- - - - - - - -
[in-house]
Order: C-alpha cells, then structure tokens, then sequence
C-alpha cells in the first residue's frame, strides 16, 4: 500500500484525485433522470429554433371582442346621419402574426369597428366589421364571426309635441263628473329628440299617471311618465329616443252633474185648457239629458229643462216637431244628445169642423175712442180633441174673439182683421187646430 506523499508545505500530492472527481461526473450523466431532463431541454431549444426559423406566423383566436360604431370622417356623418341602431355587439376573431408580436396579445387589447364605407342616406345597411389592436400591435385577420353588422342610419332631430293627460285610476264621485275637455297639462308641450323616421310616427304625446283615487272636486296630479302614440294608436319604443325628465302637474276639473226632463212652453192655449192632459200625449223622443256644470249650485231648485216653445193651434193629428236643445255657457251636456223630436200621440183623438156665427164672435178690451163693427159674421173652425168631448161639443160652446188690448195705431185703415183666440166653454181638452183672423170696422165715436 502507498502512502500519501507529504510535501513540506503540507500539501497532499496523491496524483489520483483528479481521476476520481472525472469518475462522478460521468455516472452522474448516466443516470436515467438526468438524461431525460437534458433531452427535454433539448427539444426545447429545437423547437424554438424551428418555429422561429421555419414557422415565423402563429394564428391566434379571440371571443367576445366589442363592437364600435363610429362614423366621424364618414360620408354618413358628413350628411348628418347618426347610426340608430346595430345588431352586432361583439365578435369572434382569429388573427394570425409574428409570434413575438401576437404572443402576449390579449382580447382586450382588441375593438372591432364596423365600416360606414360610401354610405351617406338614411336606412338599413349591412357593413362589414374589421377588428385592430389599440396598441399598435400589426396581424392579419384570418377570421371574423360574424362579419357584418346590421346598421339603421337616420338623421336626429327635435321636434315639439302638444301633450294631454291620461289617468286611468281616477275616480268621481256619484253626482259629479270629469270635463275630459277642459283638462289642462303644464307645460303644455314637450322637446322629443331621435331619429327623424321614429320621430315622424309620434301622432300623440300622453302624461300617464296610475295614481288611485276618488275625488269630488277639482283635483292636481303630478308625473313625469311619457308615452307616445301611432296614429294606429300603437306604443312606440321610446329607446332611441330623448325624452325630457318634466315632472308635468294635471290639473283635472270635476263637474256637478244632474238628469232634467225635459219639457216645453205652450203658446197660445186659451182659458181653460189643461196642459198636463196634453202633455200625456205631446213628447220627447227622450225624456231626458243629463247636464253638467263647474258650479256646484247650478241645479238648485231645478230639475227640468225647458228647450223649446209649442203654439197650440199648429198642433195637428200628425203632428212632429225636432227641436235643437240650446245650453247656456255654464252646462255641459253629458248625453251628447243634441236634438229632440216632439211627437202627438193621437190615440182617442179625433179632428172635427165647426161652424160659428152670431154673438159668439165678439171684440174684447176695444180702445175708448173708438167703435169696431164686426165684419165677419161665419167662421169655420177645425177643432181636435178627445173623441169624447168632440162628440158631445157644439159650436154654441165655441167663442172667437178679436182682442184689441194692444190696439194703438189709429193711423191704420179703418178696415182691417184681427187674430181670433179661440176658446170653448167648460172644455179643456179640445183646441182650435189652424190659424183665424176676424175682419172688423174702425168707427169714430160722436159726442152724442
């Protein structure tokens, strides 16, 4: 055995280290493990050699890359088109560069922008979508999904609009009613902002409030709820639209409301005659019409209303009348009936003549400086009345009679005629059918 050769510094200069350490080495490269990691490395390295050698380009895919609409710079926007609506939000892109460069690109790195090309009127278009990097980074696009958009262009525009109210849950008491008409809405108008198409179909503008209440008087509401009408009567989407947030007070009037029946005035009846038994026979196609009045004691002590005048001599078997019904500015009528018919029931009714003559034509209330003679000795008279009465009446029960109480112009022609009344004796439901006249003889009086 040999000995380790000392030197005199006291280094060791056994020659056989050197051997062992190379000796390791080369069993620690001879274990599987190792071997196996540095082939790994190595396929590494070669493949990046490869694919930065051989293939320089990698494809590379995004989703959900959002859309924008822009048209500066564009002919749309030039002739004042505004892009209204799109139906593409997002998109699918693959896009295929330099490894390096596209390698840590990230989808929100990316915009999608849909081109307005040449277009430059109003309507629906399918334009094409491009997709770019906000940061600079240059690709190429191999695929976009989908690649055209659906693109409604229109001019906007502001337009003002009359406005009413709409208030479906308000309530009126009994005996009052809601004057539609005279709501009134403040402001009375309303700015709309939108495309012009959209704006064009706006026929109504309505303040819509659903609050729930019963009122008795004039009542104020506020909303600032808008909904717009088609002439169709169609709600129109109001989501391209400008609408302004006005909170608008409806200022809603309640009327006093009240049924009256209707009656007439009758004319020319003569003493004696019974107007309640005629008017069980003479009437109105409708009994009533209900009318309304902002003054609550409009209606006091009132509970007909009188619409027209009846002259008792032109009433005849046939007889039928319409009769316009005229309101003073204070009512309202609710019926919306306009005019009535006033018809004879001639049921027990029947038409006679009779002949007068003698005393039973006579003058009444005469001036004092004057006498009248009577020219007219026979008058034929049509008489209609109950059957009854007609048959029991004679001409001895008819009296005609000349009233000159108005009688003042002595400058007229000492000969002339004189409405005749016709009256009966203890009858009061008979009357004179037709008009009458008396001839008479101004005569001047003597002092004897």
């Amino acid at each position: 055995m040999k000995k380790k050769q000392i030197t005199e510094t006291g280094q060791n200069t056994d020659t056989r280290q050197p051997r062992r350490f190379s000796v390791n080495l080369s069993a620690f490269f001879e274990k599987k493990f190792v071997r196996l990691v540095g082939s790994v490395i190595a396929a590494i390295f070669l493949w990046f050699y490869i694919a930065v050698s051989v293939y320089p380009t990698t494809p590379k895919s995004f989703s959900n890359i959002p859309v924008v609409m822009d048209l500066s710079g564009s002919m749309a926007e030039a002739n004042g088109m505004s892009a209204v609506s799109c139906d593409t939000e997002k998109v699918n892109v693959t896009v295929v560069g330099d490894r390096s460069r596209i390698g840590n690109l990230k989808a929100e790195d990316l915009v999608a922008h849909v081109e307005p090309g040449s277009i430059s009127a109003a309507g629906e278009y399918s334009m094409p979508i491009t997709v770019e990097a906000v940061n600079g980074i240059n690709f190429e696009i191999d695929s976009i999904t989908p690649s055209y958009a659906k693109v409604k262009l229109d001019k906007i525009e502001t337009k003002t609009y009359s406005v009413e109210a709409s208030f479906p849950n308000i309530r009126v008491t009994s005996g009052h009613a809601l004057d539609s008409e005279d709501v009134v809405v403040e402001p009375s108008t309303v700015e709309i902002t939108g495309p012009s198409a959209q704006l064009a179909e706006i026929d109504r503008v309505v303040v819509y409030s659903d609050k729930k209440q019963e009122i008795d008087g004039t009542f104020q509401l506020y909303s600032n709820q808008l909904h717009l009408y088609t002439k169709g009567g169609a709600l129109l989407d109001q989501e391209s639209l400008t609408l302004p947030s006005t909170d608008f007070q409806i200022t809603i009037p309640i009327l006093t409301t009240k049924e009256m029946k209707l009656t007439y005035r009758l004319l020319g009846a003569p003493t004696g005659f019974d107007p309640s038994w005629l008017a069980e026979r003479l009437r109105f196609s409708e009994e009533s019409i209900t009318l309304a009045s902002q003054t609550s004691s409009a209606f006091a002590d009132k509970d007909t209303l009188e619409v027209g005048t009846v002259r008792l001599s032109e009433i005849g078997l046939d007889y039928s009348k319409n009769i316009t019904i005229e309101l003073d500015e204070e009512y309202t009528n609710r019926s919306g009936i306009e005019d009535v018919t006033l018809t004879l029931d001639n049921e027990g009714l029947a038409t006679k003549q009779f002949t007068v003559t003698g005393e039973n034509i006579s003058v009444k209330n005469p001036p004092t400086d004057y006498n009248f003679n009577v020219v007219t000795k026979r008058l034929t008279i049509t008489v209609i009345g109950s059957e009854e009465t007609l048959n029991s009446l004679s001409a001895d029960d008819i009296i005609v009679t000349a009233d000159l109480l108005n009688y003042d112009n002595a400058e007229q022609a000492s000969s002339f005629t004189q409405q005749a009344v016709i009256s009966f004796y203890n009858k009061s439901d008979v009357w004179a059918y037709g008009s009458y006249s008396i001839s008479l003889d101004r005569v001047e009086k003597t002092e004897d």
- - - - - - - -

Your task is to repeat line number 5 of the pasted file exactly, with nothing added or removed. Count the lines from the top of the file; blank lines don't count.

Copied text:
């Amino acid at each position: 055995m040999k000995k380790k050769q000392i030197t005199e510094t006291g280094q060791n200069t056994d020659t056989r280290q050197p051997r062992r350490f190379s000796v390791n080495l080369s069993a620690f490269f001879e274990k599987k493990f190792v071997r196996l990691v540095g082939s790994v490395i190595a396929a590494i390295f070669l493949w990046f050699y490869i694919a930065v050698s051989v293939y320089p380009t990698t494809p590379k895919s995004f989703s959900n890359i959002p859309v924008v609409m822009d048209l500066s710079g564009s002919m749309a926007e030039a002739n004042g088109m505004s892009a209204v609506s799109c139906d593409t939000e997002k998109v699918n892109v693959t896009v295929v560069g330099d490894r390096s460069r596209i390698g840590n690109l990230k989808a929100e790195d990316l915009v999608a922008h849909v081109e307005p090309g040449s277009i430059s009127a109003a309507g629906e278009y399918s334009m094409p979508i491009t997709v770019e990097a906000v940061n600079g980074i240059n690709f190429e696009i191999d695929s976009i999904t989908p690649s055209y958009a659906k693109v409604k262009l229109d001019k906007i525009e502001t337009k003002t609009y009359s406005v009413e109210a709409s208030f479906p849950n308000i309530r009126v008491t009994s005996g009052h009613a809601l004057d539609s008409e005279d709501v009134v809405v403040e402001p009375s108008t309303v700015e709309i902002t939108g495309p012009s198409a959209q704006l064009a179909e706006i026929d109504r503008v309505v303040v819509y409030s659903d609050k729930k209440q019963e009122i008795d008087g004039t009542f104020q509401l506020y909303s600032n709820q808008l909904h717009l009408y088609t002439k169709g009567g169609a709600l129109l989407d109001q989501e391209s639209l400008t609408l302004p947030s006005t909170d608008f007070q409806i200022t809603i009037p309640i009327l006093t409301t009240k049924e009256m029946k209707l009656t007439y005035r009758l004319l020319g009846a003569p003493t004696g005659f019974d107007p309640s038994w005629l008017a069980e026979r003479l009437r109105f196609s409708e009994e009533s019409i209900t009318l309304a009045s902002q003054t609550s004691s409009a209606f006091a002590d009132k509970d007909t209303l009188e619409v027209g005048t009846v002259r008792l001599s032109e009433i005849g078997l046939d007889y039928s009348k319409n009769i316009t019904i005229e309101l003073d500015e204070e009512y309202t009528n609710r019926s919306g009936i306009e005019d009535v018919t006033l018809t004879l029931d001639n049921e027990g009714l029947a038409t006679k003549q009779f002949t007068v003559t003698g005393e039973n034509i006579s003058v009444k209330n005469p001036p004092t400086d004057y006498n009248f003679n009577v020219v007219t000795k026979r008058l034929t008279i049509t008489v209609i009345g109950s059957e009854e009465t007609l048959n029991s009446l004679s001409a001895d029960d008819i009296i005609v009679t000349a009233d000159l109480l108005n009688y003042d112009n002595a400058e007229q022609a000492s000969s002339f005629t004189q409405q005749a009344v016709i009256s009966f004796y203890n009858k009061s439901d008979v009357w004179a059918y037709g008009s009458y006249s008396i001839s008479l003889d101004r005569v001047e009086k003597t002092e004897d």